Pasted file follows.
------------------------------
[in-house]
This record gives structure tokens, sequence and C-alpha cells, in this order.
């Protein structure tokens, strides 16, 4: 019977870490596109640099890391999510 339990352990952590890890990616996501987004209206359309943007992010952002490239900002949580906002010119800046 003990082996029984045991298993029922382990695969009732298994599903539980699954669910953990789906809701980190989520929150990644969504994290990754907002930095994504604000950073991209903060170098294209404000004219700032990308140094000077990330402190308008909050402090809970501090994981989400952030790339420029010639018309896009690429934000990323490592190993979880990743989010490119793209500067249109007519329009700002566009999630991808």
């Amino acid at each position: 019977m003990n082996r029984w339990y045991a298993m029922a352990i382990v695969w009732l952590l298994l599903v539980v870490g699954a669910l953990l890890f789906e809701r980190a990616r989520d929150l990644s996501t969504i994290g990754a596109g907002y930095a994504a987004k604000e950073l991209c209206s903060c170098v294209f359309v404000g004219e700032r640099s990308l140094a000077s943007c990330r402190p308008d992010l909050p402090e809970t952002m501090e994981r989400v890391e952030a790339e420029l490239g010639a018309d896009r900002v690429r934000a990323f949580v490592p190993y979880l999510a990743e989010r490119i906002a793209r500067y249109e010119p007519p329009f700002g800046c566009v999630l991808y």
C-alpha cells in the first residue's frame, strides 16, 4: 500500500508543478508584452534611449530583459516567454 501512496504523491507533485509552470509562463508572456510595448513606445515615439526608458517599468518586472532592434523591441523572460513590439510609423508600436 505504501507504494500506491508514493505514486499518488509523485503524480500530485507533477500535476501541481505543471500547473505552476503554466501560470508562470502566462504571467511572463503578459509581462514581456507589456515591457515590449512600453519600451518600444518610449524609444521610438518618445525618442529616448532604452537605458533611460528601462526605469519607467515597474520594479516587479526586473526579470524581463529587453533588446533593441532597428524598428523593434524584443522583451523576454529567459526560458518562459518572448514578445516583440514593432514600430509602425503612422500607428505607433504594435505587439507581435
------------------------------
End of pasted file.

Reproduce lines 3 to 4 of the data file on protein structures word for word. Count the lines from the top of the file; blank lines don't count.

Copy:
């Protein structure tokens, strides 16, 4: 019977870490596109640099890391999510 339990352990952590890890990616996501987004209206359309943007992010952002490239900002949580906002010119800046 003990082996029984045991298993029922382990695969009732298994599903539980699954669910953990789906809701980190989520929150990644969504994290990754907002930095994504604000950073991209903060170098294209404000004219700032990308140094000077990330402190308008909050402090809970501090994981989400952030790339420029010639018309896009690429934000990323490592190993979880990743989010490119793209500067249109007519329009700002566009999630991808």
């Amino acid at each position: 019977m003990n082996r029984w339990y045991a298993m029922a352990i382990v695969w009732l952590l298994l599903v539980v870490g699954a669910l953990l890890f789906e809701r980190a990616r989520d929150l990644s996501t969504i994290g990754a596109g907002y930095a994504a987004k604000e950073l991209c209206s903060c170098v294209f359309v404000g004219e700032r640099s990308l140094a000077s943007c990330r402190p308008d992010l909050p402090e809970t952002m501090e994981r989400v890391e952030a790339e420029l490239g010639a018309d896009r900002v690429r934000a990323f949580v490592p190993y979880l999510a990743e989010r490119i906002a793209r500067y249109e010119p007519p329009f700002g800046c566009v999630l991808y």